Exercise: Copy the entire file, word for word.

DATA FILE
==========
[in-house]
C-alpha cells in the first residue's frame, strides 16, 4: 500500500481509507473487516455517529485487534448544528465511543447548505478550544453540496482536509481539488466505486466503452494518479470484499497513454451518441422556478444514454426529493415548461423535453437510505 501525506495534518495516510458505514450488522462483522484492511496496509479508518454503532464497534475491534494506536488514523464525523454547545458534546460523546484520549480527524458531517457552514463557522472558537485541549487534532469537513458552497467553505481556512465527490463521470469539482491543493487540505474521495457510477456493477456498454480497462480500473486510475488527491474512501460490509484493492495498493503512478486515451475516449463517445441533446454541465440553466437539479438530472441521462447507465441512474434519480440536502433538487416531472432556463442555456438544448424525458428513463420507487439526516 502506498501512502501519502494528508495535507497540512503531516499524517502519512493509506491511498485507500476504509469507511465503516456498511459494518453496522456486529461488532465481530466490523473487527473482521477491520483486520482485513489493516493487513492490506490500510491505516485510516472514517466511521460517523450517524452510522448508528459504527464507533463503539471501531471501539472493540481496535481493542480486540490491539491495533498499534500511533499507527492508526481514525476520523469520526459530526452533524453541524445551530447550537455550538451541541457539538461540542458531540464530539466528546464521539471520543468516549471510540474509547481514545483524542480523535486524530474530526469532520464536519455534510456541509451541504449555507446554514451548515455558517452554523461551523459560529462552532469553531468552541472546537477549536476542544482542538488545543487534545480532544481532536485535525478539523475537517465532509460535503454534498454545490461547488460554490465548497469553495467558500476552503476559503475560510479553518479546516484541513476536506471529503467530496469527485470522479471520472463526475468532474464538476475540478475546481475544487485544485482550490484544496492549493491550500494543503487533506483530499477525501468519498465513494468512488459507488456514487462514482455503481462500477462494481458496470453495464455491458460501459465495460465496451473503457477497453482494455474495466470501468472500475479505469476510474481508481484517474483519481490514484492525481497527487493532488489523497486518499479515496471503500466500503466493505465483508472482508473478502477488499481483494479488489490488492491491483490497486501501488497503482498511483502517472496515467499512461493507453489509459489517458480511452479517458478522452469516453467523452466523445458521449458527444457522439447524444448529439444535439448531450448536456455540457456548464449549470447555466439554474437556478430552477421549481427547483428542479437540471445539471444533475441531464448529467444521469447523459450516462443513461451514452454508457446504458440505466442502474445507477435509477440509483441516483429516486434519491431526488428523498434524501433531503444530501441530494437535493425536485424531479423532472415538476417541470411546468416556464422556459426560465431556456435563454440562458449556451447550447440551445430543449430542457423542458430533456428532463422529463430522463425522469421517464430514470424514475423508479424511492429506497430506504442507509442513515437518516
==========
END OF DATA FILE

[in-house]
C-alpha cells in the first residue's frame, strides 16, 4: 500500500481509507473487516455517529485487534448544528465511543447548505478550544453540496482536509481539488466505486466503452494518479470484499497513454451518441422556478444514454426529493415548461423535453437510505 501525506495534518495516510458505514450488522462483522484492511496496509479508518454503532464497534475491534494506536488514523464525523454547545458534546460523546484520549480527524458531517457552514463557522472558537485541549487534532469537513458552497467553505481556512465527490463521470469539482491543493487540505474521495457510477456493477456498454480497462480500473486510475488527491474512501460490509484493492495498493503512478486515451475516449463517445441533446454541465440553466437539479438530472441521462447507465441512474434519480440536502433538487416531472432556463442555456438544448424525458428513463420507487439526516 502506498501512502501519502494528508495535507497540512503531516499524517502519512493509506491511498485507500476504509469507511465503516456498511459494518453496522456486529461488532465481530466490523473487527473482521477491520483486520482485513489493516493487513492490506490500510491505516485510516472514517466511521460517523450517524452510522448508528459504527464507533463503539471501531471501539472493540481496535481493542480486540490491539491495533498499534500511533499507527492508526481514525476520523469520526459530526452533524453541524445551530447550537455550538451541541457539538461540542458531540464530539466528546464521539471520543468516549471510540474509547481514545483524542480523535486524530474530526469532520464536519455534510456541509451541504449555507446554514451548515455558517452554523461551523459560529462552532469553531468552541472546537477549536476542544482542538488545543487534545480532544481532536485535525478539523475537517465532509460535503454534498454545490461547488460554490465548497469553495467558500476552503476559503475560510479553518479546516484541513476536506471529503467530496469527485470522479471520472463526475468532474464538476475540478475546481475544487485544485482550490484544496492549493491550500494543503487533506483530499477525501468519498465513494468512488459507488456514487462514482455503481462500477462494481458496470453495464455491458460501459465495460465496451473503457477497453482494455474495466470501468472500475479505469476510474481508481484517474483519481490514484492525481497527487493532488489523497486518499479515496471503500466500503466493505465483508472482508473478502477488499481483494479488489490488492491491483490497486501501488497503482498511483502517472496515467499512461493507453489509459489517458480511452479517458478522452469516453467523452466523445458521449458527444457522439447524444448529439444535439448531450448536456455540457456548464449549470447555466439554474437556478430552477421549481427547483428542479437540471445539471444533475441531464448529467444521469447523459450516462443513461451514452454508457446504458440505466442502474445507477435509477440509483441516483429516486434519491431526488428523498434524501433531503444530501441530494437535493425536485424531479423532472415538476417541470411546468416556464422556459426560465431556456435563454440562458449556451447550447440551445430543449430542457423542458430533456428532463422529463430522463425522469421517464430514470424514475423508479424511492429506497430506504442507509442513515437518516